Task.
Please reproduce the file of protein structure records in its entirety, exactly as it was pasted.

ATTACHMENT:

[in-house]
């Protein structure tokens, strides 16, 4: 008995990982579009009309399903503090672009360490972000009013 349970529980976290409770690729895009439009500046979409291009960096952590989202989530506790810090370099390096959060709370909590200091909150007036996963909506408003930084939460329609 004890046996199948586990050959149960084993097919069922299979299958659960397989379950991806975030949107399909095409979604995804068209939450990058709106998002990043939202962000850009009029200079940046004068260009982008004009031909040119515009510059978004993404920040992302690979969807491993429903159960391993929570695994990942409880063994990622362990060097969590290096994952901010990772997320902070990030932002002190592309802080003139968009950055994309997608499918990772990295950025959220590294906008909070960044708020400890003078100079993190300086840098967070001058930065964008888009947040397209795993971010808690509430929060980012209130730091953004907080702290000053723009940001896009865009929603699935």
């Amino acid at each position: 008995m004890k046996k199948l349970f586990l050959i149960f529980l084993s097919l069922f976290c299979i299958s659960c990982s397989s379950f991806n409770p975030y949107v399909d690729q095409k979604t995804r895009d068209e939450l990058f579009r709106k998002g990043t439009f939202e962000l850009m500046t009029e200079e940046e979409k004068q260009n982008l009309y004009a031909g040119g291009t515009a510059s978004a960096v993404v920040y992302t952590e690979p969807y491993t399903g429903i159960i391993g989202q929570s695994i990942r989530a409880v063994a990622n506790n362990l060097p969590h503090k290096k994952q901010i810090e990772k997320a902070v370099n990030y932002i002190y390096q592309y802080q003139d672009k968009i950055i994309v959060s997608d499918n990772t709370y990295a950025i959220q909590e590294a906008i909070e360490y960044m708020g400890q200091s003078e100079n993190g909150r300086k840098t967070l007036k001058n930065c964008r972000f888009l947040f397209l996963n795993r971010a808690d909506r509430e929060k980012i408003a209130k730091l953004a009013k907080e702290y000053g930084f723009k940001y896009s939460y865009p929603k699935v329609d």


[in-house]
């Protein structure tokens, strides 16, 4: 008995990982579009009309399903503090672009360490972000009013 349970529980976290409770690729895009439009500046979409291009960096952590989202989530506790810090370099390096959060709370909590200091909150007036996963909506408003930084939460329609 004890046996199948586990050959149960084993097919069922299979299958659960397989379950991806975030949107399909095409979604995804068209939450990058709106998002990043939202962000850009009029200079940046004068260009982008004009031909040119515009510059978004993404920040992302690979969807491993429903159960391993929570695994990942409880063994990622362990060097969590290096994952901010990772997320902070990030932002002190592309802080003139968009950055994309997608499918990772990295950025959220590294906008909070960044708020400890003078100079993190300086840098967070001058930065964008888009947040397209795993971010808690509430929060980012209130730091953004907080702290000053723009940001896009865009929603699935």
């Amino acid at each position: 008995m004890k046996k199948l349970f586990l050959i149960f529980l084993s097919l069922f976290c299979i299958s659960c990982s397989s379950f991806n409770p975030y949107v399909d690729q095409k979604t995804r895009d068209e939450l990058f579009r709106k998002g990043t439009f939202e962000l850009m500046t009029e200079e940046e979409k004068q260009n982008l009309y004009a031909g040119g291009t515009a510059s978004a960096v993404v920040y992302t952590e690979p969807y491993t399903g429903i159960i391993g989202q929570s695994i990942r989530a409880v063994a990622n506790n362990l060097p969590h503090k290096k994952q901010i810090e990772k997320a902070v370099n990030y932002i002190y390096q592309y802080q003139d672009k968009i950055i994309v959060s997608d499918n990772t709370y990295a950025i959220q909590e590294a906008i909070e360490y960044m708020g400890q200091s003078e100079n993190g909150r300086k840098t967070l007036k001058n930065c964008r972000f888009l947040f397209l996963n795993r971010a808690d909506r509430e929060k980012i408003a209130k730091l953004a009013k907080e702290y000053g930084f723009k940001y896009s939460y865009p929603k699935v329609d």